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Mutualist Blog: Free Market Anti-Capitalism

To dissolve, submerge, and cause to disappear the political or governmental system in the economic system by reducing, simplifying, decentralizing and suppressing, one after another, all the wheels of this great machine, which is called the Government or the State. --Proudhon, General Idea of the Revolution

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Location: Northwest Arkansas, United States

Monday, June 01, 2009

Sundry Items

Steve Herrick, former editor of Just Things: The Fair Trade Journal of Applied Counter-Economics, is translator of the English version of The Silent Change: Recovered Businesses in Argentina, by Esteban Magnani. He's also starting an interpreters' cooperative (the site is here, but so far they haven't gone registering the domain name--keep an eye on it over the next few weeks).

John Medaille of Distributist Review is editing a book on distributism (broadly defined) for publication in Romania. It includes, among others, work by Michel Bauwens of the P2P Foundation, Race Matthews (author of Jobs of Our Own), and my own paper on industrial policy.

Belated kudos (I've got to learn to switch gears faster instead of letting stuff accumulate in my inbox) to Shawn Wilbur of In the Libertarian Labyrinth, for his painstaking work on the first issue of LeftLiberty. It includes a thoughtful introduction on mutualism as "a kind of complicated middle ground between the mainstream of 'social anarchism' and the various forms of 'market anarchism' and radical libertarianism." Mutualism has been, he says, a "red-headed stepchild" of the anarchist movement, because it incorporates markets to a degree that raises eyebrows among social anarchists (while developing markets in a way that leave far less room for corporate organization than conventional market anarchists are used to). Wilbur also presents an interesting array of newly transcribed primary sources of nineteenth century anarchism by Tucker, Proudhon and Greene.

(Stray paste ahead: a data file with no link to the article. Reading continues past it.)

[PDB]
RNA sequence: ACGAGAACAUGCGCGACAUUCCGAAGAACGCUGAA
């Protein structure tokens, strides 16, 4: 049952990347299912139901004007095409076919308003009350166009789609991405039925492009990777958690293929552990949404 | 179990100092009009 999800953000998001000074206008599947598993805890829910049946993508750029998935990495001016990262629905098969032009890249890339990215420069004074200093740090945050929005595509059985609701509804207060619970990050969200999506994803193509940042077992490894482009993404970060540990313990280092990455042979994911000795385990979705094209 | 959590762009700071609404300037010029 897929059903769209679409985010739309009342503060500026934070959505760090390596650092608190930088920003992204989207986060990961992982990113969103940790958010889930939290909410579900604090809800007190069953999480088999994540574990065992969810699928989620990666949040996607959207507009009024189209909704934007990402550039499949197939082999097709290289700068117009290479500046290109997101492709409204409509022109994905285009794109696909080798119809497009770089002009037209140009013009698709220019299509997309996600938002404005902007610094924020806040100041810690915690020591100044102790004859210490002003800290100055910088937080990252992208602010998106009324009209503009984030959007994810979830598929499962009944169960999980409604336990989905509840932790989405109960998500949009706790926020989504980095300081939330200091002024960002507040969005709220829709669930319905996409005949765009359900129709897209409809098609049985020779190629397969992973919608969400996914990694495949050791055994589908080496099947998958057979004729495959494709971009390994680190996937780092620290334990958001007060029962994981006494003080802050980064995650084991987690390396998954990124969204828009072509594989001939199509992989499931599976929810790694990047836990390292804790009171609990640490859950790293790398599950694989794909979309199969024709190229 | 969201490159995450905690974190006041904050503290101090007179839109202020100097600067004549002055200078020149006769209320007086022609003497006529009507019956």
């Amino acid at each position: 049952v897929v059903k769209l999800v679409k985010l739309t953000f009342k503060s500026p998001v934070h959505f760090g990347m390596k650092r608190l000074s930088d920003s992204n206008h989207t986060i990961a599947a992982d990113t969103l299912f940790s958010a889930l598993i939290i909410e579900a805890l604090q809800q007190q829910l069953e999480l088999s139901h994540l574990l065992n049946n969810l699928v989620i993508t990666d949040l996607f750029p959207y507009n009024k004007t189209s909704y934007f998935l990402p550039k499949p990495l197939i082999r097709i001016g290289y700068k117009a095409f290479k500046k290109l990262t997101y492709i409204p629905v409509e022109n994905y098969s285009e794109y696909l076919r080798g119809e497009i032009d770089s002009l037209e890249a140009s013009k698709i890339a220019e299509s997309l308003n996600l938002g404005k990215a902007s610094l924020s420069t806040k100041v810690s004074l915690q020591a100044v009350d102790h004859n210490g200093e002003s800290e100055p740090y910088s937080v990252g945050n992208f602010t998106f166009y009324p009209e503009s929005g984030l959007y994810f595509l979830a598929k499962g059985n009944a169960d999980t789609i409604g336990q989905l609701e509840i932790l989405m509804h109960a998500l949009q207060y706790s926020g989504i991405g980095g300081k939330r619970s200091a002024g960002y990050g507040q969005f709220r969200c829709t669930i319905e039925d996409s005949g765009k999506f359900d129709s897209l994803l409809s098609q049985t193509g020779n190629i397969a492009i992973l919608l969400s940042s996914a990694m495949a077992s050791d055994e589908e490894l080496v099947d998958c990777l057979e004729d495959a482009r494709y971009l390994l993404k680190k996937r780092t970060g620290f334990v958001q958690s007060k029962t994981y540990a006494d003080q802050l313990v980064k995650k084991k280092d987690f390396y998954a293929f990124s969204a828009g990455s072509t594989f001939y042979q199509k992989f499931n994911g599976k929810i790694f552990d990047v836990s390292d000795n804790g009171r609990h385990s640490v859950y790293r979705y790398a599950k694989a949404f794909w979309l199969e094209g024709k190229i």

Blogger Steve said...

Thanks for the shoutout, Kevin!

At this point, the interpreters' co-op is a labor of love, but we intend to make it a labor that pays the mortgage. This blog has been one of my major inspirations to fire the boss.

June 04, 2009 9:43 AM  

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